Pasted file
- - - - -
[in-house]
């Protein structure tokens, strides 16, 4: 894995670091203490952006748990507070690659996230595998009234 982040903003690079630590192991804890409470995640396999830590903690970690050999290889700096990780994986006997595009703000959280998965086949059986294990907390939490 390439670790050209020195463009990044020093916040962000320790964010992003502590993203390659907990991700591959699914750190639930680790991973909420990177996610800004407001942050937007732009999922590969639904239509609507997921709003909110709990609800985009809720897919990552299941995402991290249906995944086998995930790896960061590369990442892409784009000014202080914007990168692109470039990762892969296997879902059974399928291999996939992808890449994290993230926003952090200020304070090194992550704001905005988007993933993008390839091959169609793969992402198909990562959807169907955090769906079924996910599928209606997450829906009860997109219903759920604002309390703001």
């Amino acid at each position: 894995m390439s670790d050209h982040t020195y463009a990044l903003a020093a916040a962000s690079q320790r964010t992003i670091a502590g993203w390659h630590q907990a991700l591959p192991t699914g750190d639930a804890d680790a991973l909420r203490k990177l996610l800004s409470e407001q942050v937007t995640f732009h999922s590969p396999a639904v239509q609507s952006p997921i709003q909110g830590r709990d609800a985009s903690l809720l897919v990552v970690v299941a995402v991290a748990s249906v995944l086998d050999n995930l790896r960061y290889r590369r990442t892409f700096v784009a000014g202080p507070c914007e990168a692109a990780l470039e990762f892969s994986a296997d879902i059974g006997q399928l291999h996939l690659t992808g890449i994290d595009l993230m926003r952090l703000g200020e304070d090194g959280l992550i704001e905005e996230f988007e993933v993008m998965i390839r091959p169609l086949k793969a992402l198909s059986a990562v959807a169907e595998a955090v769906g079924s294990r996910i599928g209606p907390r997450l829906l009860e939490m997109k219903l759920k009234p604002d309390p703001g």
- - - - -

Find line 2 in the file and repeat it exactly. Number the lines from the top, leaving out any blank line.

């Protein structure tokens, strides 16, 4: 894995670091203490952006748990507070690659996230595998009234 982040903003690079630590192991804890409470995640396999830590903690970690050999290889700096990780994986006997595009703000959280998965086949059986294990907390939490 390439670790050209020195463009990044020093916040962000320790964010992003502590993203390659907990991700591959699914750190639930680790991973909420990177996610800004407001942050937007732009999922590969639904239509609507997921709003909110709990609800985009809720897919990552299941995402991290249906995944086998995930790896960061590369990442892409784009000014202080914007990168692109470039990762892969296997879902059974399928291999996939992808890449994290993230926003952090200020304070090194992550704001905005988007993933993008390839091959169609793969992402198909990562959807169907955090769906079924996910599928209606997450829906009860997109219903759920604002309390703001």